By Erika Brown Thomas
Broadway In Chicago presents the fantastical tale of Charlie and the Chocolate Factory—a rags to riches story, replete with larger (and littler) than life antagonists. Based on the children’s novel by Roald Dahl, this staged production stretches digital theatre to the max of audience imagination. For a brief synopsis of the novel, click here.
The wondrous projection designs of Jeff Sugg are the highlight of this show. Act two best illustrates the signature quote from Mr. Willy Wonka himself, as a “world of pure imagination.” A master of digital technology, Sugg gives Wonka’s magical inventions a place in the realized realm—not just the imaginary.
Noah Weisberg takes on the role of the charitable chocolatier, Willy Wonka. His vocals are stellar and his characterization of the ingenious Wonka is enjoyable and quite a bit more understated than the long line of Willy Wonkas before him.
Charlie Bucket (Henry Boshart, Collin Jeffery and Rueby Wood) is the only child in a lowly and destitute family made up of his mother (Amanda Rose) and four bedridden grandparents. While the actors are superb, the show itself struggles to do justice to these distinctive characters so carefully crafted by Dahl in his original book.
A crew of deplorable children and their parents accompany Charlie trek through Wonka’s fabulous and formidable factory with unexpected gags and prop hijinx.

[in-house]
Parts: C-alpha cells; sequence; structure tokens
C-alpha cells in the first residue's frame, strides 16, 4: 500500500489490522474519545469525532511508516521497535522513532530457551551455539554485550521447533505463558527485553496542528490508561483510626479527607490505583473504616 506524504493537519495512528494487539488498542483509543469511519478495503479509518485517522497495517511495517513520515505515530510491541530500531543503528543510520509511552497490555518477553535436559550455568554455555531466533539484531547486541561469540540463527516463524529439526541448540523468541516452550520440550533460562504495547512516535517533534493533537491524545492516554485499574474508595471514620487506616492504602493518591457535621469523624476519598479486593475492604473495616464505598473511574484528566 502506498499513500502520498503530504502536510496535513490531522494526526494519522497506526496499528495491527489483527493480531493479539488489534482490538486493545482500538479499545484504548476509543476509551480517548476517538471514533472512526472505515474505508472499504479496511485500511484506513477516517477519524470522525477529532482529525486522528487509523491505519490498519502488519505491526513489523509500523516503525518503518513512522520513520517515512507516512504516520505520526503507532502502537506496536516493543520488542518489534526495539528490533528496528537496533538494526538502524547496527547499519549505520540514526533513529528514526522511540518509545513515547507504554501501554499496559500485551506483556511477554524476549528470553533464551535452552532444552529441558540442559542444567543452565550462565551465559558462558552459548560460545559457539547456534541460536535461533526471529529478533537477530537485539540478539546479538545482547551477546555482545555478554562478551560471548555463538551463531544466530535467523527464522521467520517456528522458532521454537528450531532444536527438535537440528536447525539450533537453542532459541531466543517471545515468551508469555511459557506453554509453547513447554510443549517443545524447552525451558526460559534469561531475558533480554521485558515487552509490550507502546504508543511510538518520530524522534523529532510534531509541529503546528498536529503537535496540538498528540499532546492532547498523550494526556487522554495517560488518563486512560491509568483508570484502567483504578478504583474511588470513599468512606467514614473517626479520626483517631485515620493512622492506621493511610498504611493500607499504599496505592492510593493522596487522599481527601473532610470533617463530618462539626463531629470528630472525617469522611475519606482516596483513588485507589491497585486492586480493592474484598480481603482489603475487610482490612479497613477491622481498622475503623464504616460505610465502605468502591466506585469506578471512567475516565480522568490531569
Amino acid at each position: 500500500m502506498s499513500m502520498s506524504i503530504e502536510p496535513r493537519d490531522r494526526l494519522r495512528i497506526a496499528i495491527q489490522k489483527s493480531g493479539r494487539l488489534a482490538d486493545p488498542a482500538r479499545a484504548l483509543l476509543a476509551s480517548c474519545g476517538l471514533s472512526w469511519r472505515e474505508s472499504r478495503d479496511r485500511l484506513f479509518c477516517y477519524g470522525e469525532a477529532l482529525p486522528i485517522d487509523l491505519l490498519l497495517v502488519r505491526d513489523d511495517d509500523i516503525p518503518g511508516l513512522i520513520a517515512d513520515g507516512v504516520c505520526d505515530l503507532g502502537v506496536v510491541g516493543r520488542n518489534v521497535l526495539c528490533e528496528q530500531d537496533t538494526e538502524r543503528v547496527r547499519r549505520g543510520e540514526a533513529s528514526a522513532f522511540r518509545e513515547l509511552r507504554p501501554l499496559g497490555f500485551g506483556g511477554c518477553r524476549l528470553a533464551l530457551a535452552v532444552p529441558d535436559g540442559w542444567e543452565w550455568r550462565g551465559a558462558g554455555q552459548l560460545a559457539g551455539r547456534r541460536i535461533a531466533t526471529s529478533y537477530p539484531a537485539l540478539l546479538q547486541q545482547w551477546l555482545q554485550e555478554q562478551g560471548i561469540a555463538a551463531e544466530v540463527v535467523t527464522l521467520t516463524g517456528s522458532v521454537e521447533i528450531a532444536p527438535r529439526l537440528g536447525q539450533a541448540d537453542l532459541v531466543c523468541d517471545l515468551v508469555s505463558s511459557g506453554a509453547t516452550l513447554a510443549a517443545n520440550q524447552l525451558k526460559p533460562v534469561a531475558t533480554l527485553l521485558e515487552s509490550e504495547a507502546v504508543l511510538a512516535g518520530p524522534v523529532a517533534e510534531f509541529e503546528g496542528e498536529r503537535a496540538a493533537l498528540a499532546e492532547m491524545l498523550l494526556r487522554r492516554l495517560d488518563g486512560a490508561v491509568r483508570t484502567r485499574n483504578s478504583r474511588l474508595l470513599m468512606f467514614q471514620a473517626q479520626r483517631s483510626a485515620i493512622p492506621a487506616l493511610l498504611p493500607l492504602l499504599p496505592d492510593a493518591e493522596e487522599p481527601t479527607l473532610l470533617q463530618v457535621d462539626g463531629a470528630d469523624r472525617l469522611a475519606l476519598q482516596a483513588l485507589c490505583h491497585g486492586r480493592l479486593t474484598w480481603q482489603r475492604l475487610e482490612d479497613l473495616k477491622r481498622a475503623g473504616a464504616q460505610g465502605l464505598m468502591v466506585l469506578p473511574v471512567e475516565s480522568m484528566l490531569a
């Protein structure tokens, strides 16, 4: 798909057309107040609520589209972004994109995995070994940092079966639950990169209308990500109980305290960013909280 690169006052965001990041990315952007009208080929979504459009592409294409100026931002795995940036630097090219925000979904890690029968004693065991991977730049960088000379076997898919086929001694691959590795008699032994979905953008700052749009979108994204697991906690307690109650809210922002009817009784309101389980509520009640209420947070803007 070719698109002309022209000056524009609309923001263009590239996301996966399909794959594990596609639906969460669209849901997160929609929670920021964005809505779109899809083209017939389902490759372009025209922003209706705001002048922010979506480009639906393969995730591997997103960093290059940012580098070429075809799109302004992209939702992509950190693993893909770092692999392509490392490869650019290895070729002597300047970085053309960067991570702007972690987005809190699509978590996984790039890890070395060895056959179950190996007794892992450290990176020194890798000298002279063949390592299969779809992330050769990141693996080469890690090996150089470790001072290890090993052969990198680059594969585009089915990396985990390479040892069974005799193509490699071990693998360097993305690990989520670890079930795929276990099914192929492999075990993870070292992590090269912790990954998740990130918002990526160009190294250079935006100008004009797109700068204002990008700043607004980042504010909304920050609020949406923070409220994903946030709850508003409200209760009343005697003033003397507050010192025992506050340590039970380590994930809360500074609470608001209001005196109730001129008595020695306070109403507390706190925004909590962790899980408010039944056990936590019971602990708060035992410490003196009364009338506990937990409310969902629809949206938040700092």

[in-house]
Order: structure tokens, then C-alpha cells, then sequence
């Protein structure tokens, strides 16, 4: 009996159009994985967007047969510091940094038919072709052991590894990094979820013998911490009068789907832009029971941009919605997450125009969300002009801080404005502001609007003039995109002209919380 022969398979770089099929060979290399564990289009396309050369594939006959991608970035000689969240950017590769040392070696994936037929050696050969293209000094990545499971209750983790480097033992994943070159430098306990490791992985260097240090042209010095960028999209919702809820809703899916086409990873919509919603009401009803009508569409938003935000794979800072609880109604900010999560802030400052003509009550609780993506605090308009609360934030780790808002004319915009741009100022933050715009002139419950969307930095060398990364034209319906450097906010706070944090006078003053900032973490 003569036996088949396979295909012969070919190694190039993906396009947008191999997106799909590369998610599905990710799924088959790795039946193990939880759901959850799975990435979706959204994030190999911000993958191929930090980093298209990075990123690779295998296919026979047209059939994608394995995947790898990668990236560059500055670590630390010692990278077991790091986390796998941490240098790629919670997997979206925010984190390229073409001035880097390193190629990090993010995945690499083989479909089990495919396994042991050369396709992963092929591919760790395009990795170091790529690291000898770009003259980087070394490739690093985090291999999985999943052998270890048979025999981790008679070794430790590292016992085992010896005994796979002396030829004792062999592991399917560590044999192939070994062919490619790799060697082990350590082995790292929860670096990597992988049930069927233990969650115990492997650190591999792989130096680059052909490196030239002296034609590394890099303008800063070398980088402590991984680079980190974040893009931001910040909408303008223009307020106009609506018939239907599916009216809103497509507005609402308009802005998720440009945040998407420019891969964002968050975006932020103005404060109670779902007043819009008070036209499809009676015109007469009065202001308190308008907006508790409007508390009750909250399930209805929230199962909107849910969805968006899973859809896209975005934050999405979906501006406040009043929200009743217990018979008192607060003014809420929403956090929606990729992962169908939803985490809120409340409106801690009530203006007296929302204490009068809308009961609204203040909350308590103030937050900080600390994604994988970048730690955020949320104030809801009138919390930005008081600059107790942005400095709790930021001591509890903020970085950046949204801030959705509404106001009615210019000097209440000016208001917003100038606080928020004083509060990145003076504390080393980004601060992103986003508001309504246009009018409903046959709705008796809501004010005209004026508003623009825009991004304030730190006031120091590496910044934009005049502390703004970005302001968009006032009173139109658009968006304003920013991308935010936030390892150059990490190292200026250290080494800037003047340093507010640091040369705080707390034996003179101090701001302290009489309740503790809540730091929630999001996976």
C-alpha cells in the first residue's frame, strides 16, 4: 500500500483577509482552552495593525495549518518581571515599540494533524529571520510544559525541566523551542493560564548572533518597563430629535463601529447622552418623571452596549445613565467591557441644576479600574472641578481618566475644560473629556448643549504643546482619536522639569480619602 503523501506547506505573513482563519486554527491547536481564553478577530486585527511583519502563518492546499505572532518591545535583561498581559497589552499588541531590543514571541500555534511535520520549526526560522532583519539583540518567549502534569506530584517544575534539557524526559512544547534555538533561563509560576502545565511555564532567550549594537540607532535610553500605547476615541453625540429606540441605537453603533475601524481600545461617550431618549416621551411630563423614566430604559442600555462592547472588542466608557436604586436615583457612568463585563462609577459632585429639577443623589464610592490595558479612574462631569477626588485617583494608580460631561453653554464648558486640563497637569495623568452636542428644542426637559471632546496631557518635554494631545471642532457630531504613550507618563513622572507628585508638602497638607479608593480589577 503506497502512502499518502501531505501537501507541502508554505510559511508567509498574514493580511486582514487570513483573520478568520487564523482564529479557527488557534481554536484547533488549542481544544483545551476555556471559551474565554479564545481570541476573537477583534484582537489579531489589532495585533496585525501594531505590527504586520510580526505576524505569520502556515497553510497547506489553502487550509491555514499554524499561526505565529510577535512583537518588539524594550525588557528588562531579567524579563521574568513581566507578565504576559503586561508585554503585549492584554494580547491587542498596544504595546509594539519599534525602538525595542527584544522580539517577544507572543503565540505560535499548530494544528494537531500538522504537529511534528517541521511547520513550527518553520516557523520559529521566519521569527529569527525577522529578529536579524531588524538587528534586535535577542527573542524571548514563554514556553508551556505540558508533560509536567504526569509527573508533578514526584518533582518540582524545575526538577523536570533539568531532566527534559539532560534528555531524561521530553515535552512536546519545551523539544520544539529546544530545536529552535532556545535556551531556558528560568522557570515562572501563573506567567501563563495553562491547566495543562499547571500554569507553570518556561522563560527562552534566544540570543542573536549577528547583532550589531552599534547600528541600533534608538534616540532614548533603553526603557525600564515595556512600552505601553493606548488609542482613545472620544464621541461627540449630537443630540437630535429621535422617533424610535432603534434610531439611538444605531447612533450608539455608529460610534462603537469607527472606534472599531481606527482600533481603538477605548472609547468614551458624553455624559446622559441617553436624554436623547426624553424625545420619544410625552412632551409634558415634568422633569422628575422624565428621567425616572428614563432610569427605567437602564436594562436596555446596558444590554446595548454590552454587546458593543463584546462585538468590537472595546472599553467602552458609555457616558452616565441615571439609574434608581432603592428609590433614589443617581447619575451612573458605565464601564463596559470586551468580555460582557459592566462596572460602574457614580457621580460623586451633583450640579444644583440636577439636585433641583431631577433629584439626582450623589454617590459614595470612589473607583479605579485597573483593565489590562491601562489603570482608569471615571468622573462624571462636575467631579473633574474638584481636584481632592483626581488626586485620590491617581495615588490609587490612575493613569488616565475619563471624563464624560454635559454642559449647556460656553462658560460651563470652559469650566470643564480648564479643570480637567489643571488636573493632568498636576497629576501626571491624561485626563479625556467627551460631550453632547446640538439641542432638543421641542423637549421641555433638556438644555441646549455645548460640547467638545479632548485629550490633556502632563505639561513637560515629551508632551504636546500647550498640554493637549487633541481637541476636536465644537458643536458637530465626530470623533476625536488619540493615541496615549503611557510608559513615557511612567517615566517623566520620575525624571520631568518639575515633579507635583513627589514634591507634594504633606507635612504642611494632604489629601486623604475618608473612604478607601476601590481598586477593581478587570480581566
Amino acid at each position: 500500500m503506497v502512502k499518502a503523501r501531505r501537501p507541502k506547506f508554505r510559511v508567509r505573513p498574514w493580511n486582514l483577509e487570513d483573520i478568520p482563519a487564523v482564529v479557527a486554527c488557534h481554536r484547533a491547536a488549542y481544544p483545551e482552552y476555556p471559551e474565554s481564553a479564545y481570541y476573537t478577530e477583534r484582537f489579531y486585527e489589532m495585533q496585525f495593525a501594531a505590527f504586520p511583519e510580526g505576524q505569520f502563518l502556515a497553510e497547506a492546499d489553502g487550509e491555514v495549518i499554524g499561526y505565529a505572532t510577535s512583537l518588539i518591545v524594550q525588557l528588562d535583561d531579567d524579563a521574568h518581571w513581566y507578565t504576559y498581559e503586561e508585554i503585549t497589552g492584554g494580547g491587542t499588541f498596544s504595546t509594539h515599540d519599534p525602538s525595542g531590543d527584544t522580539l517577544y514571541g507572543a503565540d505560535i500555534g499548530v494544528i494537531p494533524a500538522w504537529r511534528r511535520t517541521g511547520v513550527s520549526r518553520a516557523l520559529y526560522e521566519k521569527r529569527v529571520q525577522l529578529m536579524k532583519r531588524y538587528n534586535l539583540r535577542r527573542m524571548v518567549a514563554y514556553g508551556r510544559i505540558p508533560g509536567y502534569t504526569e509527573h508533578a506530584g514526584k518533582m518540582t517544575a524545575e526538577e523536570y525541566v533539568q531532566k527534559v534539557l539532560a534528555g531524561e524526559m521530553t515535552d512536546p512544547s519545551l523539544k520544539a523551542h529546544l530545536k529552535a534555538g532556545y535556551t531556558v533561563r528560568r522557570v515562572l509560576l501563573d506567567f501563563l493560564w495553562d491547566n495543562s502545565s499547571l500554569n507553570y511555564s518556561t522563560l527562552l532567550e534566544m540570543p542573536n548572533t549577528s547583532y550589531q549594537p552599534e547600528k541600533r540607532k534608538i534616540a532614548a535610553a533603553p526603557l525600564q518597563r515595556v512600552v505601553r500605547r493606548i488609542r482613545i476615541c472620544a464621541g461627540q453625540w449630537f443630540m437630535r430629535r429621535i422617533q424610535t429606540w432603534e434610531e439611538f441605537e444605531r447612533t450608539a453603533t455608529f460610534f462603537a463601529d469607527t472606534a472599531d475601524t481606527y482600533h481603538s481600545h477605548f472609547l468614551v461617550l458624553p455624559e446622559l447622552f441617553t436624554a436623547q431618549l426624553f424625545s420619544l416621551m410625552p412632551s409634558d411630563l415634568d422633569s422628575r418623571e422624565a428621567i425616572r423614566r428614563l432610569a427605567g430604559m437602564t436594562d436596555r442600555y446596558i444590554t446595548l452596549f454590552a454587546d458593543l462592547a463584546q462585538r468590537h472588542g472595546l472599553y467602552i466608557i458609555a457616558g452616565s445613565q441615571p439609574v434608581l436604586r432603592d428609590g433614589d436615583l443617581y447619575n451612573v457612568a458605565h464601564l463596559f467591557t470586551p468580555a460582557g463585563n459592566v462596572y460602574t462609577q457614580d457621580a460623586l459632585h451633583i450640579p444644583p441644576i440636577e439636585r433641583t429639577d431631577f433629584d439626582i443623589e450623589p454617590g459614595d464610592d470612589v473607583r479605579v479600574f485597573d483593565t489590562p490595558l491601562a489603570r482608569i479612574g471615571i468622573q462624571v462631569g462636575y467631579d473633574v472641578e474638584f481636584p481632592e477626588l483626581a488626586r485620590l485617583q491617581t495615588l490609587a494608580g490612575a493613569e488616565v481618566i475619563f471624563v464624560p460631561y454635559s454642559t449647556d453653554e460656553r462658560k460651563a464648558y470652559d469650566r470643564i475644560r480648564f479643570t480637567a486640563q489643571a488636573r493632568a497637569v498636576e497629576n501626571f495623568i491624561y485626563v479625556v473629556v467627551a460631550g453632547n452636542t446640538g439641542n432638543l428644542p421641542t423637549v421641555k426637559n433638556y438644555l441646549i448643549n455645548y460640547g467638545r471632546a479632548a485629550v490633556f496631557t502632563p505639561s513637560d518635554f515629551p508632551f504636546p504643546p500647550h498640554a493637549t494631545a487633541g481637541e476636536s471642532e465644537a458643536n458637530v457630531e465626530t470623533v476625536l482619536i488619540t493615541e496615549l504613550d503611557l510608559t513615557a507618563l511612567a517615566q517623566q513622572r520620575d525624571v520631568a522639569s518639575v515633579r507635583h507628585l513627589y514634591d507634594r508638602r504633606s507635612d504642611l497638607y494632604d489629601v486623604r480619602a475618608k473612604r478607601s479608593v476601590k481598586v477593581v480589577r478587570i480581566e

Augustus Gloop (Matt Wood) and his mother (Kathy Fitzgerald) bring laughter to the stage simply by entering and existing. The over-the-top costumes by Mark Thompson help to make the pair a crowd favorite, and they elicit chuckle after chuckle even when their lines are lost through “accent translation!”
Jessica Cohen’s dance skills are on/en pointe as the spoiled trust-funded tween terror Veruca Salt while fellow deplorable, Violet Beauregarde (Brynn Williams) earnestly showcases the stylings of her pop star vocals.
Mike Teavee (Daniel Quadrino) is perhaps the most eerie character of all as he exemplifies all that we as a smart phoned society worry about. Quadrino’s physical prowess is apparent as he easily leaps and vaults around the set.
A large and talented ensemble provides a kaleidoscope of characters, including the much anticipated Oompa Loompas.
As with any play, movie or musical based on a favorite book, it is easy to nitpick and criticize the newest version of the well-loved story and the even more beloved characters … however it can be just as easy to sit back and find joy in humanity’s greatest skill – pure imagination.
Broadway in Chicago presents “Charlie and the Chocolate Factory” through October 21 at the Oriental Theatre, 24 W Randolph St, Chicago. More information and tickets are available here.